Skip to main content
ARS Home » Midwest Area » Wooster, Ohio » Application Technology Research » Research » Publications at this Location » Publication #144793

Title: Field Screening for Attractants of Scarab (Coleoptera: Scarabaeidae) Pests in Hungary

item TOTH, M
item Klein, Michael
item IMREI, Z

Submitted to: Acta Phytopathologica and Entomolgica Hungarica
Publication Type: Peer Reviewed Journal
Publication Acceptance Date: 8/20/2003
Publication Date: 1/8/2004
Citation: Toth, M., Klein, M.G., Imrei, Z. 2004. Field Screening for Attractants of Scarab (Coleoptera: Scarabaeidae) Pests in Hungary. Acta Phytopathologica and Entomolgica Hungarica. 38:323-331.

Interpretive Summary: Scarab beetles are serious pests of fruit and ornamental plants in Hungary and much of central Europe. Chemical pesticides are either not available, or are not environmentally acceptable, and attractants for use in trapping programs may offer an alternative. We identified a number of commercially available chemicals which were attractive to five different pest scarab beetles in Hungary. This information will provide scientists a good starting point to develop traps and lures to replace chemical insecticides used by nursery and orchard managers. These lures will also give the U.S. a first line of defense if any of these beetles should invade our country.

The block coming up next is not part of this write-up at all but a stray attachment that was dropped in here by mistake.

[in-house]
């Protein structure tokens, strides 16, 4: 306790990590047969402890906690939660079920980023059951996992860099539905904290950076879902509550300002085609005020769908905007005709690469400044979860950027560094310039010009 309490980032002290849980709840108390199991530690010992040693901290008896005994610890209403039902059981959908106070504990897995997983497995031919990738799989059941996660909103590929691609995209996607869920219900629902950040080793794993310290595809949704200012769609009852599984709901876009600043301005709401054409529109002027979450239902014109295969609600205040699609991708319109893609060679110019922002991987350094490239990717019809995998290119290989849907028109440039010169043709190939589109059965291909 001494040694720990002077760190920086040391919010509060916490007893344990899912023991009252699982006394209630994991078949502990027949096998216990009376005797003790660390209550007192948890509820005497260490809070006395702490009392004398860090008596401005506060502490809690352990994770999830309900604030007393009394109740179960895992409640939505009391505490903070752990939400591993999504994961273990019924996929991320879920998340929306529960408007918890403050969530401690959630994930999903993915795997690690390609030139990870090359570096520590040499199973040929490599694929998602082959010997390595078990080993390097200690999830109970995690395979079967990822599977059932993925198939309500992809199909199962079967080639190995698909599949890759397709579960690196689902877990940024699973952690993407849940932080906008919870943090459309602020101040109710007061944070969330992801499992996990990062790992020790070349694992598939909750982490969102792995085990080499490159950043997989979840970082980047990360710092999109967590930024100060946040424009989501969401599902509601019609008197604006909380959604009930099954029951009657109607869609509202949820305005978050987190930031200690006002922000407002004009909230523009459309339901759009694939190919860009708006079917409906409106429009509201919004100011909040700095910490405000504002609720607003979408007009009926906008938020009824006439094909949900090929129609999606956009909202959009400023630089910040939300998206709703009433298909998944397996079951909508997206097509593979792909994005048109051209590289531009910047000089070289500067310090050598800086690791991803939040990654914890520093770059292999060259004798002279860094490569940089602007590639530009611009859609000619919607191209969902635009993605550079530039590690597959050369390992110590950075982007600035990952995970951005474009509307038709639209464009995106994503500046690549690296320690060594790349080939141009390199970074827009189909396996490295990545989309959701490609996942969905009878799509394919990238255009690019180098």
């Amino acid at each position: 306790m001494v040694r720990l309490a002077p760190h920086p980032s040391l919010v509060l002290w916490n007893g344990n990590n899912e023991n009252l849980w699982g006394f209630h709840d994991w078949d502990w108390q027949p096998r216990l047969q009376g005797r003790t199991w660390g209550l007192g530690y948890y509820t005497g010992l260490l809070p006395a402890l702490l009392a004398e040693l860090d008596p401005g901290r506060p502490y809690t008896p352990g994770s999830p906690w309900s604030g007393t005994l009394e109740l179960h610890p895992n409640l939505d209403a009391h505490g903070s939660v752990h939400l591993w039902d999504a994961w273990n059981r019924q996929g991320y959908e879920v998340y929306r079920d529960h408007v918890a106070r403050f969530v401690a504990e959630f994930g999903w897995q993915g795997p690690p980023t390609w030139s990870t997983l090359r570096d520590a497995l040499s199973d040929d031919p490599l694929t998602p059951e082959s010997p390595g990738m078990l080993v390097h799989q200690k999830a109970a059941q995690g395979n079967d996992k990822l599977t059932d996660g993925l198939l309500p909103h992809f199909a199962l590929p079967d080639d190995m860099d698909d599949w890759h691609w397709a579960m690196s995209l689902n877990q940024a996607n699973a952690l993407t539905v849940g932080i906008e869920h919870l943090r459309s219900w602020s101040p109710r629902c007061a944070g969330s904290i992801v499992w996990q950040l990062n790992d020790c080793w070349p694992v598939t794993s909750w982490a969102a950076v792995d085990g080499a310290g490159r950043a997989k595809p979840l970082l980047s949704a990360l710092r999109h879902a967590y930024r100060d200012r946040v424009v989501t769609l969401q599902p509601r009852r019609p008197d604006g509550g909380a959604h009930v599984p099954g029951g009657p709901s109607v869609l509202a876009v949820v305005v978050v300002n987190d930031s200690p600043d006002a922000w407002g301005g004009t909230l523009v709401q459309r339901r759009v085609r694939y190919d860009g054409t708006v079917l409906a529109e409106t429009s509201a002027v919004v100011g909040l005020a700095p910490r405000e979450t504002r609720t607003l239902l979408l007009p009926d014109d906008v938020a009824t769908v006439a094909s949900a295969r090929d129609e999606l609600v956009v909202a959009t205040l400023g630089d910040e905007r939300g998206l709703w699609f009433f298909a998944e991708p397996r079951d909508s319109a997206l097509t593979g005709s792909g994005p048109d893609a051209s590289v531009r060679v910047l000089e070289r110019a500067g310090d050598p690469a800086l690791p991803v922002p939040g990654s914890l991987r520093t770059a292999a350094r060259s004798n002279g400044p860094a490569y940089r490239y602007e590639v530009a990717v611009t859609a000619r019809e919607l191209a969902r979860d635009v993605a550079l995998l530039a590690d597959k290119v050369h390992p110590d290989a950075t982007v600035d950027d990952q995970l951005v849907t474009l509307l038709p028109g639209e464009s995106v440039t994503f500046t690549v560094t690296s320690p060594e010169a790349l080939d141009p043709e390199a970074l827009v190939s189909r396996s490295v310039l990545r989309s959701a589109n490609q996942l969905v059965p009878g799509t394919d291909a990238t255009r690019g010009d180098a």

Technical Abstract: In field screening tests conducted on selected pest scarabaeids in Hungary, Epicometis (Tropinota) hirta (subfamily Cetoniinae) was attracted to traps baited with either cinnamyl alcohol or trans-anethol. In some tests attraction was also detected to phenethyl alcohol or cinnamyl acetate. In other tests, adults of Cetonia aurata aurata and Oxythyrea funesta (subfamily Cetoniinae) also were attracted to trans-anethol, while the ternary mixture of phenethyl propionate, eugenol and geraniol attracted Potosia cuprea (subfamily Cetoniinae). Some attraction of Valgus hemipterus (subfamily Valginae) to cinnamyl alcohol also was observed. All of the above species are pests of more or less economic importance in Hungary. The attractant chemicals discovered in the present study will form a starting point for the development of effective attractants for the respective pest scarab species.